During vertebrate embryonic development, the paraxial mesoderm becomes subdivided into metameric units known as somites. In the zebrafish embryo, genes encoding homologs of the proteins of the Drosophila Notch signaling pathway are expressed in the presomitic mesoderm and expression is maintained in a segmental pattern during somitogenesis. This expression pattern suggests a role for these genes during somite development. Various zebrafish genes of this group were misexpressed by injecting mRNA into early embryos. RNA encoding a constitutively active form of NOTCH1a (notch1a-intra) and a truncated variant of deltaD [deltaD(Pst)], as well as transcripts of deltaC and deltaD, the hairy-E(spl) homologs her1 and her4, and groucho2 were tested for their effects on somite formation, myogenesis and on the pattern of transcription of putative downstream genes. In embryos injected with any of these RNAs, with the exception of groucho2 RNA, the paraxial mesoderm differentiated normally into somitic tissue, but failed to segment correctly. Activation of Notch results in ectopic activation of her1 and her4. This misregulation of the expression of her genes might be causally related to the observed mesodermal defects, since her1 and her4 mRNA injections led to effects similar to those seen with notch1a-intra. deltaC and deltaD seem to function after subdivision of the presomitic mesoderm, since the her gene transcription pattern in the presomitic mesoderm remains essentially normal after misexpression of delta genes. Whereas Notch signaling alone apparently does not affect myogenesis, zebrafish groucho2 is involved in differentiation of mesodermal derivatives (Takke, 1999).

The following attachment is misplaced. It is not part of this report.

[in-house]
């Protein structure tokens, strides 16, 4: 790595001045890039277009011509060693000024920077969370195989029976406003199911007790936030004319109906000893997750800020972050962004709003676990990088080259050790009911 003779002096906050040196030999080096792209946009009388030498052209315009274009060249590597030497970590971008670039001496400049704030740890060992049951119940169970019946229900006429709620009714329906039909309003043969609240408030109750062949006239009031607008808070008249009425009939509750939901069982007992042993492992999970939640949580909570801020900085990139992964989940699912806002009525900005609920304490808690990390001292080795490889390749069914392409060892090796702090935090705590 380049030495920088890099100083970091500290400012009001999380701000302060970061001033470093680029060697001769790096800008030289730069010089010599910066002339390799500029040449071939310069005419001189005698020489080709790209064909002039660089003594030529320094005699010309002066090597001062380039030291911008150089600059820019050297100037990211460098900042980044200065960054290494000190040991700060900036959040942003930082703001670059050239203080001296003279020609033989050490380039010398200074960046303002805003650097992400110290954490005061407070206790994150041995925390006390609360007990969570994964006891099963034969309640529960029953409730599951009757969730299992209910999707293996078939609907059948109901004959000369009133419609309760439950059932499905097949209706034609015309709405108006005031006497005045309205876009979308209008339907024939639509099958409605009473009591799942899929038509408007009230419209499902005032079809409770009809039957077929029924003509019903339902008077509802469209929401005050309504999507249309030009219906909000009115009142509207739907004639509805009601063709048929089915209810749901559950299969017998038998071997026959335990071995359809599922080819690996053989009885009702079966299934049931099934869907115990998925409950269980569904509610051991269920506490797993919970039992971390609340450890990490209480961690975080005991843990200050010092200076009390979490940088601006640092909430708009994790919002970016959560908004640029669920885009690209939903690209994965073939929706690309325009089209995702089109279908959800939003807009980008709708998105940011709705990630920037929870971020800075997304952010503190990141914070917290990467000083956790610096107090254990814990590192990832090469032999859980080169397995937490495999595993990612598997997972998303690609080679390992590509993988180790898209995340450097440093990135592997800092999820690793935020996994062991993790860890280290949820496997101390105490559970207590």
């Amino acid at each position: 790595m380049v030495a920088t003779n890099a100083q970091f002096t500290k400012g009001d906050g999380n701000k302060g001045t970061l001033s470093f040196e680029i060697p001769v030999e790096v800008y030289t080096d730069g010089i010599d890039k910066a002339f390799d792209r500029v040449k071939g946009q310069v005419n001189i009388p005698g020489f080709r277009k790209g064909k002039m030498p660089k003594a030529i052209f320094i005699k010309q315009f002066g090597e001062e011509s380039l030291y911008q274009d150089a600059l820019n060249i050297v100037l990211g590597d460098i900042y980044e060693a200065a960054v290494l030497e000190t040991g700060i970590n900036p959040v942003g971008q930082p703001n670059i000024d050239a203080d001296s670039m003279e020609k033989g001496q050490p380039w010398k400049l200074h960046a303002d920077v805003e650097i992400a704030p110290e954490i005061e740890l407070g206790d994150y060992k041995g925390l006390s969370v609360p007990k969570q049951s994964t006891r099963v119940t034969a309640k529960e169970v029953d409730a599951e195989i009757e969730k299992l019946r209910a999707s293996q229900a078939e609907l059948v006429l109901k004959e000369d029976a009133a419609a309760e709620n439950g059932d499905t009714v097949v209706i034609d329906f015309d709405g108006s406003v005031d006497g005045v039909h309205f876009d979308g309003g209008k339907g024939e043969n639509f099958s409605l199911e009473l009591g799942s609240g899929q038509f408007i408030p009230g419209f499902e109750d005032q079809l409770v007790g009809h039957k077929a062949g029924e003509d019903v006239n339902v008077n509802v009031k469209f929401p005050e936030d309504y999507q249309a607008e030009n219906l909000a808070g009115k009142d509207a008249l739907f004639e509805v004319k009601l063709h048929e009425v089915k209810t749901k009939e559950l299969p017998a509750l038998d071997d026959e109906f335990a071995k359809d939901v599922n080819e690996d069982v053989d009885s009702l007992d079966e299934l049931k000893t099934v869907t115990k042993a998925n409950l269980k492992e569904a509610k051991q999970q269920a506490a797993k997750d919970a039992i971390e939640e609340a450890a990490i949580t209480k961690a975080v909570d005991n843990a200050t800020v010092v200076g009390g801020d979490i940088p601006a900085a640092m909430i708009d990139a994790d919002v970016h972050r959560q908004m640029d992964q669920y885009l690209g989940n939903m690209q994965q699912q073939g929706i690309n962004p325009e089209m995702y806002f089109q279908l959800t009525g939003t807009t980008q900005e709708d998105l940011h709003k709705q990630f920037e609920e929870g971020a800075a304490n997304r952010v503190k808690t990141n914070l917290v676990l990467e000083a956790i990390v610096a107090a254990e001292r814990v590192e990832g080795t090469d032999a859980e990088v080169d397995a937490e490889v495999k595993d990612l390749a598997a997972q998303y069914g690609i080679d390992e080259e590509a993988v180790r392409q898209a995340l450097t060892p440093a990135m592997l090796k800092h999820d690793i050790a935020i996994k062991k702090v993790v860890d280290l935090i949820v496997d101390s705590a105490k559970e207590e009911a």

Results regarding the effect of misexpressing wild-type deltaD have suggested a function for this gene in somite development. Misexpression of a dominant negative variant of deltaD, wild-type deltaC, or an activated form of NOTCH1a, or misexpression of the hairy-E(spl) homolog her1 or her4, leads in all cases to considerable disruption of somitogenesis. However, whereas the mesodermal effects of perturbing deltaC and deltaD activity are similar, those observed following either Notch activation or coinjection of her1 and her4 appear to have a different basis. In the former case, patterning defects are evident, but the presomitic mesoderm seems to be subdivided into somitomeres, as incomplete somite borders are visible; in the latter case, somites apparently do not form, because no somite borders can be seen. Since both her1 and her4 are ectopically activated by notch1a-intra within the presomitic mesoderm and misexpression of both her genes causes defects similar to those seen with notch1a-intra mRNA, it is proposed that both her genes are targets of Notch during somitogenesis. It follows then that, during normal development, Notch-mediated activation of her genes may be causally related to the initial subdivision of the paraxial mesoderm into somitomeres. In contrast, in the case of deltaC or deltaD misexpression the defects seem to be independent of the activity of the two her genes because it fails to perturb the transcription pattern of her1 and her4. The same applies to misexpression of a truncated variant of DELTAD. This result is surprising and leads to two important corollaries: (1) it suggests that neither DELTAC nor DELTAD acts as a ligand to trigger NOTCH-dependent activation of her genes, and (2), it suggests that the DELTAC/D-dependent somitic defects do not depend directly on the activity of her genes. Accordingly, the delta function in somitogenesis that appears to operate downstream of the component of Notch function was assayed; namely, her gene activity. Double in situ hybridizations with her1 or her4 and MyoD probes following misexpression of delta variants suggest that the latter act within the somites once the presomitic mesoderm has been subdivided into somitomeres. By analogy to the situation in Drosophila, where the Notch regulatory network is required for maintenance of the epithelial state in several different instances, as well as for the formation of borders in the wing disc, it is proposed that DELTAC and DELTAD act during the definition and/or maintenance of somitic borders in zebrafish embryos (Takke, 1999).